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Texas officers need warrant for blood samples in suspected DUIs

The driver's blood alcohol level is a critical piece of evidence for both criminal and civil cases involving drunk driving accidents. Drivers frequently underestimate how intoxicated they are before getting behind the wheel, and even after an accident does occur, the driver may still believe that he or she was not impaired. Determining the blood alcohol level through a Breathalyzer test or blood sample is an objective way to gauge whether the person was sober enough to be driving a car.

On Nov. 26, however, the Texas Court of Criminal Appeals ruled that officers would not be able to take a blood sample from suspected drunk drivers without a warrant. The 5-4 decision overturned a previous law. According to one of the judges, they found that taking blood samples without consent from suspected drunk drivers violated the drivers' Fourth Amendment rights.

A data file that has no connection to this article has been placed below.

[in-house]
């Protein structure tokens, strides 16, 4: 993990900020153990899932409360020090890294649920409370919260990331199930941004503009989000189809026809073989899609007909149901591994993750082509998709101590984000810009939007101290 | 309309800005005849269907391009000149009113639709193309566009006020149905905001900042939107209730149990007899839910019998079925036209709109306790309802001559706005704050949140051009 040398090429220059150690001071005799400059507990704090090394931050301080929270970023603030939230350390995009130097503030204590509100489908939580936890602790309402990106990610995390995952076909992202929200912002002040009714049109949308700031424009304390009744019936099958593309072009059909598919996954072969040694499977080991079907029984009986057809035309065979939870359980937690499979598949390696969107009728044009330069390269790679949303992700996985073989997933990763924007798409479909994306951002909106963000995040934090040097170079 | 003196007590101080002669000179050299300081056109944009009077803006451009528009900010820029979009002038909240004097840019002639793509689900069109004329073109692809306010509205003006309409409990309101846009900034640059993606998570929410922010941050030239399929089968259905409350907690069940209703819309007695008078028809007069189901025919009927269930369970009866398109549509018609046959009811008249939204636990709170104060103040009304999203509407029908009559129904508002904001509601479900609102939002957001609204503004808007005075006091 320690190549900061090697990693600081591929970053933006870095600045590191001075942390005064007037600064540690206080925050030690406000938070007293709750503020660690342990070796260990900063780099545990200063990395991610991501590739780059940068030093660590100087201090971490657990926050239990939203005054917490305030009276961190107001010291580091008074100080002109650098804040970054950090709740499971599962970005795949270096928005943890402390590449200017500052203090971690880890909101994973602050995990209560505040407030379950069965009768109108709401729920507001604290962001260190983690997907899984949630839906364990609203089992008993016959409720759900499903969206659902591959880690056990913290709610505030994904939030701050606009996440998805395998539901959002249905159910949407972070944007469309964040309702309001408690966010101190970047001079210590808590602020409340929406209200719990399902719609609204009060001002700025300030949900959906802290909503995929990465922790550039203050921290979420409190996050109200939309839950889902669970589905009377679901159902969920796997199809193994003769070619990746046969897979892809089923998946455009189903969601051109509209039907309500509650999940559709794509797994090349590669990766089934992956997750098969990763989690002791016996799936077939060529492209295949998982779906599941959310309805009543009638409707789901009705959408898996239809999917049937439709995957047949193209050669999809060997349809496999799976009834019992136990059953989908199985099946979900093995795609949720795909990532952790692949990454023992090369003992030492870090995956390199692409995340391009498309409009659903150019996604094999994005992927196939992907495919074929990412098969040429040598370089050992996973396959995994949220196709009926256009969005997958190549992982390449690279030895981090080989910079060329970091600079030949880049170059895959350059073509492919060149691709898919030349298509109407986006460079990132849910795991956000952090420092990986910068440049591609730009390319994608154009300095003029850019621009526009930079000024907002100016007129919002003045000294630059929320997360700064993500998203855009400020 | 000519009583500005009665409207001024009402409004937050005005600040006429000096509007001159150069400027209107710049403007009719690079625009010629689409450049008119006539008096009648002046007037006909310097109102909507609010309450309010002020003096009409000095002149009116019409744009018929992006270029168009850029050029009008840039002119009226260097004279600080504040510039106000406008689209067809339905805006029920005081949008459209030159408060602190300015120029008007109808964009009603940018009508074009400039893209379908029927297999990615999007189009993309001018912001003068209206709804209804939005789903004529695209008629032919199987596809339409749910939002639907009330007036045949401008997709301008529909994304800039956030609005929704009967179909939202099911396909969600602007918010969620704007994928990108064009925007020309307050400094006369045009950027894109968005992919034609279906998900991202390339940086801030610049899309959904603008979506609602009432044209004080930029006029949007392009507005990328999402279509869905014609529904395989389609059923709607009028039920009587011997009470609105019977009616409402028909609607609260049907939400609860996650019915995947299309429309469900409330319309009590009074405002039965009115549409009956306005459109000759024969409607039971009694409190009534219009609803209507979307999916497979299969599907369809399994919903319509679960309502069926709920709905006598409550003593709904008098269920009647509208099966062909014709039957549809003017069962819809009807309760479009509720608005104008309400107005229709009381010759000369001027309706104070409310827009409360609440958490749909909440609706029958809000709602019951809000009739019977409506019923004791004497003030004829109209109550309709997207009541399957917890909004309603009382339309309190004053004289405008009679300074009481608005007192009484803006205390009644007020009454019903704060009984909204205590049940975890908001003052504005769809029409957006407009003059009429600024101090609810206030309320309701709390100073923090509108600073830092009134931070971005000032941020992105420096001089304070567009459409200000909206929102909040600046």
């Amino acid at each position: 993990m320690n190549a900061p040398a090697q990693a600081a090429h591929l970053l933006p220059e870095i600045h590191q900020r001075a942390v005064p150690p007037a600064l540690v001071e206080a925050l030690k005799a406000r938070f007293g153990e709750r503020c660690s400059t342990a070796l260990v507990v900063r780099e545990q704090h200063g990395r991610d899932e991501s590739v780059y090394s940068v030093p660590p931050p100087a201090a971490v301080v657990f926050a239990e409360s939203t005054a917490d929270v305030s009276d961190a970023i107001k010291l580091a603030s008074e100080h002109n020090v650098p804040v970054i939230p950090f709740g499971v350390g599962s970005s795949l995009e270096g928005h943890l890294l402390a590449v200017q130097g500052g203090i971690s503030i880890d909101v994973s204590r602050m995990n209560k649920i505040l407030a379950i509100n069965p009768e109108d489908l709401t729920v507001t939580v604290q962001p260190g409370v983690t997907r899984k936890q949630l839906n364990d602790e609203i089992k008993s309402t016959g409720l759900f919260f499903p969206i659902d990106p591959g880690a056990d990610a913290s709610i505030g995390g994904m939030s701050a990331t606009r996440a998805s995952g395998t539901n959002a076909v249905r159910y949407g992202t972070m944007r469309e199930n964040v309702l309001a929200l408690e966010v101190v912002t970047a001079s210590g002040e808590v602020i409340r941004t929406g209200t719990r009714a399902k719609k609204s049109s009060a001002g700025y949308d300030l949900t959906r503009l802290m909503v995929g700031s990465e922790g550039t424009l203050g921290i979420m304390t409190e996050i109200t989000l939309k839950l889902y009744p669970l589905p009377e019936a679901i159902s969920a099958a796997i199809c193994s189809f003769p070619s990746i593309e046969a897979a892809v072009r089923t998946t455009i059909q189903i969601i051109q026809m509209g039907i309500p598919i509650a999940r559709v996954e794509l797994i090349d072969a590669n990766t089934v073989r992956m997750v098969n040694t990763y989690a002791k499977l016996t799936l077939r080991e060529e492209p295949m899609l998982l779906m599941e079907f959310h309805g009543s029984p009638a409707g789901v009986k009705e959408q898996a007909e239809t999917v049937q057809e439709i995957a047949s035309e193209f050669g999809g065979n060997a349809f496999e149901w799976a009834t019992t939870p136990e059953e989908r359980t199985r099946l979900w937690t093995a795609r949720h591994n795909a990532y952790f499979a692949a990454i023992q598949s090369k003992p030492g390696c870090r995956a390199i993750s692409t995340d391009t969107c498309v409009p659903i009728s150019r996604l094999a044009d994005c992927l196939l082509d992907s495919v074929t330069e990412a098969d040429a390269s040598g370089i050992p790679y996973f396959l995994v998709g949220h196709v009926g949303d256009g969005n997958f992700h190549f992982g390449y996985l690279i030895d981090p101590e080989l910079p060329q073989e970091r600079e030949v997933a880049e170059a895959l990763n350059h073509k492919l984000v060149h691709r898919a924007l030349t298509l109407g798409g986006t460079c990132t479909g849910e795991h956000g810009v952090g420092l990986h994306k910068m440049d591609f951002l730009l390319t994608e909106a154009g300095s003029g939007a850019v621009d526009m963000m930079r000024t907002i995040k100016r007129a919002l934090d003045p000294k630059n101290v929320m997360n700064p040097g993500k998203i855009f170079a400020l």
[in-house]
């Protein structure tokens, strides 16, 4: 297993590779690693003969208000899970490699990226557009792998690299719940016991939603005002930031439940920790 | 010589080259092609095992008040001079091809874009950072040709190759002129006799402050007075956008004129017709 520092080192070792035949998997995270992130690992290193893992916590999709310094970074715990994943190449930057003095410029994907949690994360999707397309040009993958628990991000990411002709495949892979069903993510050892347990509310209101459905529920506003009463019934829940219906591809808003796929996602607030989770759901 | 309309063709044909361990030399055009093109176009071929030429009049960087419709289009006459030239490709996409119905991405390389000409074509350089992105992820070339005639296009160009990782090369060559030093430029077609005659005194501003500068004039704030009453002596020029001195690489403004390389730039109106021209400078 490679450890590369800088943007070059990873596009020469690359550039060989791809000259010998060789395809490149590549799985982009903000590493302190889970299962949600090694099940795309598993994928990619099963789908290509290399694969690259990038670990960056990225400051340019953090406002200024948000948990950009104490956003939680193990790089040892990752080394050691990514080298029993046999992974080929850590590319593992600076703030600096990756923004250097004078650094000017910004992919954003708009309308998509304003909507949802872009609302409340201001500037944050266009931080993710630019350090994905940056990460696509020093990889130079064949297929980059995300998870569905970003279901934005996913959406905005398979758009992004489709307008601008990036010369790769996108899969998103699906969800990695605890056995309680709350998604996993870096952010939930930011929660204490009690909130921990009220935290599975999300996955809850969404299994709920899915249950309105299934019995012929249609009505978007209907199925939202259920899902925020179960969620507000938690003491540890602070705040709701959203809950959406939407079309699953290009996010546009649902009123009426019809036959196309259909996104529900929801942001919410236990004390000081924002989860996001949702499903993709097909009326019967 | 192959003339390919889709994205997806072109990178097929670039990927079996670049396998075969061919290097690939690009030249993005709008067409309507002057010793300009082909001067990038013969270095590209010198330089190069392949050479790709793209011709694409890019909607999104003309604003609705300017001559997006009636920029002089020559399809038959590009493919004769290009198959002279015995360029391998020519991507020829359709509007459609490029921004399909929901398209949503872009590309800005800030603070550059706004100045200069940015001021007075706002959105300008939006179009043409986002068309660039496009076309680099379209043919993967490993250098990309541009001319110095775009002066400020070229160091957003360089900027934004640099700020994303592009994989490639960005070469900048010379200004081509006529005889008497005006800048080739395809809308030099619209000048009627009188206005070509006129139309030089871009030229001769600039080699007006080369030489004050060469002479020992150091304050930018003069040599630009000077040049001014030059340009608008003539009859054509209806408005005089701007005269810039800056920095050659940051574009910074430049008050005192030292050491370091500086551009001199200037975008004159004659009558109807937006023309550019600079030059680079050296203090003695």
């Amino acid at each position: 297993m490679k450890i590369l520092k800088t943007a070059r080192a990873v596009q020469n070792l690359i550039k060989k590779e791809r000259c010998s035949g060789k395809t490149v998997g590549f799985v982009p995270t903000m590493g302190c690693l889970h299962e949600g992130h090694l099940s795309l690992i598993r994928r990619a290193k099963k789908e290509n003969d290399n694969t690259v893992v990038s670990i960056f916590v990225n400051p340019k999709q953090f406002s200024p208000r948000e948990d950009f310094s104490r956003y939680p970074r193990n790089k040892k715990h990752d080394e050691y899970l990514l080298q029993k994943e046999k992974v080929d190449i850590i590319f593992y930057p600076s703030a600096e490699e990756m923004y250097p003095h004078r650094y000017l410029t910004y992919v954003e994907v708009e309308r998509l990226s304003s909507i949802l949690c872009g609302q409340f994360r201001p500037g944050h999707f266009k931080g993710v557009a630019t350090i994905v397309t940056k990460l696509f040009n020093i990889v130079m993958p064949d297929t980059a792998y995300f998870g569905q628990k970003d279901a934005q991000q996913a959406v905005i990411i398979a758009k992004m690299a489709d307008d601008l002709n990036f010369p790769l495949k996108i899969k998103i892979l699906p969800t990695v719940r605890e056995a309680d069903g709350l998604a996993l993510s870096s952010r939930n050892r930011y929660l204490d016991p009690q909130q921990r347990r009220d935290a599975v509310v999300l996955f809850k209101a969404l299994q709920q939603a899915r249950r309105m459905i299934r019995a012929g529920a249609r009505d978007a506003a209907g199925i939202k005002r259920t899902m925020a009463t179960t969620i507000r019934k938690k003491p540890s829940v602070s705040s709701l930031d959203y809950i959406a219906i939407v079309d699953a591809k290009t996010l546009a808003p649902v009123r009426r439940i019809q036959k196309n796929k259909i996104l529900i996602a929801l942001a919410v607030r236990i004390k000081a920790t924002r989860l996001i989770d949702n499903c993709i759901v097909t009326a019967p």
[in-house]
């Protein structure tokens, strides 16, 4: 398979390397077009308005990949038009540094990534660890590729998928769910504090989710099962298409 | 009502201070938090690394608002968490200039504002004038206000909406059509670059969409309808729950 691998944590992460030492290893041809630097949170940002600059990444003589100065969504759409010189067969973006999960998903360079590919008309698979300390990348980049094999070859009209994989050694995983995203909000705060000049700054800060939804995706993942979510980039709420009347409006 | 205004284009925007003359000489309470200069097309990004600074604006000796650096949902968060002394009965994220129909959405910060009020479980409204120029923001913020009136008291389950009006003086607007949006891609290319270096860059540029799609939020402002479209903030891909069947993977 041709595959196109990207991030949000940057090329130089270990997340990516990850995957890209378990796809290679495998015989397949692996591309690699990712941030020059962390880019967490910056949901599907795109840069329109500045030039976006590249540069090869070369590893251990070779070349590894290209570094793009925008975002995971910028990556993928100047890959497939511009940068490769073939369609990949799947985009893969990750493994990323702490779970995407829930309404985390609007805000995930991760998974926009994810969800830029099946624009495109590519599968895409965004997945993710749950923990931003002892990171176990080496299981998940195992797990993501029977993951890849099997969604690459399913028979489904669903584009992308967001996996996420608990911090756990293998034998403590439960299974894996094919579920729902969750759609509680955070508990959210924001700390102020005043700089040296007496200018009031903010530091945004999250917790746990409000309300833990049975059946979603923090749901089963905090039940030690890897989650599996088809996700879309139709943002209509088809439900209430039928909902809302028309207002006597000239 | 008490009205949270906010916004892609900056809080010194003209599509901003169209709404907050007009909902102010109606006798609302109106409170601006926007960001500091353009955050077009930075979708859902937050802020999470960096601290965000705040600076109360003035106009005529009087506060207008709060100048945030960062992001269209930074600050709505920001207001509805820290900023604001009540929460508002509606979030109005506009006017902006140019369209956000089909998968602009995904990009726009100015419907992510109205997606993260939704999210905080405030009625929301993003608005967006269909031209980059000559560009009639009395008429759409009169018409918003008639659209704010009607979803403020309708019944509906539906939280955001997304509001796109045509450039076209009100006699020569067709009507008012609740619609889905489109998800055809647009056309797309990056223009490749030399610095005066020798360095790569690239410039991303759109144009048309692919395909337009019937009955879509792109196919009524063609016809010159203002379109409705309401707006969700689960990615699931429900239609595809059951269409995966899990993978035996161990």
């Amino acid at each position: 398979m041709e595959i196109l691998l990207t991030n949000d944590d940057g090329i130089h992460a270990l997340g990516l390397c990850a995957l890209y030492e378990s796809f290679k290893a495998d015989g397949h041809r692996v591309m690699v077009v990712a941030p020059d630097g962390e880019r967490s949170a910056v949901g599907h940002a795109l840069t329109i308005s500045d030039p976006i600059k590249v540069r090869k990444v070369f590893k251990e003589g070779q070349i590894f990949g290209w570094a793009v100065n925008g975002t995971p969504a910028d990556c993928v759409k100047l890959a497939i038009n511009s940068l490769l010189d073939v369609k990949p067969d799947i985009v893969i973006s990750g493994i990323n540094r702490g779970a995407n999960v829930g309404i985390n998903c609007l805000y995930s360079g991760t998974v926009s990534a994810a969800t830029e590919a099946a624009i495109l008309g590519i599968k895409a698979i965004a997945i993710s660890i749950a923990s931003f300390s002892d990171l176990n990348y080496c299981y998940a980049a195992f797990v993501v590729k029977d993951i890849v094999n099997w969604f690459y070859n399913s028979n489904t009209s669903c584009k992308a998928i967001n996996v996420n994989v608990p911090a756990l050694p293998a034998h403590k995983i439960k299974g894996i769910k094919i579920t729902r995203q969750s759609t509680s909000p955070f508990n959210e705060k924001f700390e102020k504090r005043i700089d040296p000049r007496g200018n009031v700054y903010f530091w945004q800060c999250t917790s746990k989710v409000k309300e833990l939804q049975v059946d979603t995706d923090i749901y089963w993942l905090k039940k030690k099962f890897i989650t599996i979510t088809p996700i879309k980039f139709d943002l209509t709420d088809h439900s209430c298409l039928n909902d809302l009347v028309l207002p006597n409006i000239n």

The Texas Court of Criminal Appeals ruling stemmed from a case where a man had been taken to the hospital and had his blood drawn without his consent. The man's attorney argued that this was a violation of the search and seizure laws.

While it may still be possible for officers to get a warrant for a blood sample going forward, it could make it more difficult to get an accurate blood alcohol level test result because of the time it takes for the warrant to be approved through the system. Even though a lack of proof of an elevated blood alcohol level can make it more difficult to pursue a civil case against a drunk driver, there are still options. A personal injury attorney can help you better understand how the change to the law may affect your case.

Source: Raw Story, "TX law allowing cops to draw blood without warrant deemed unconstitutional by state’s highest court" Scott Kaufman, Nov. 28, 2014

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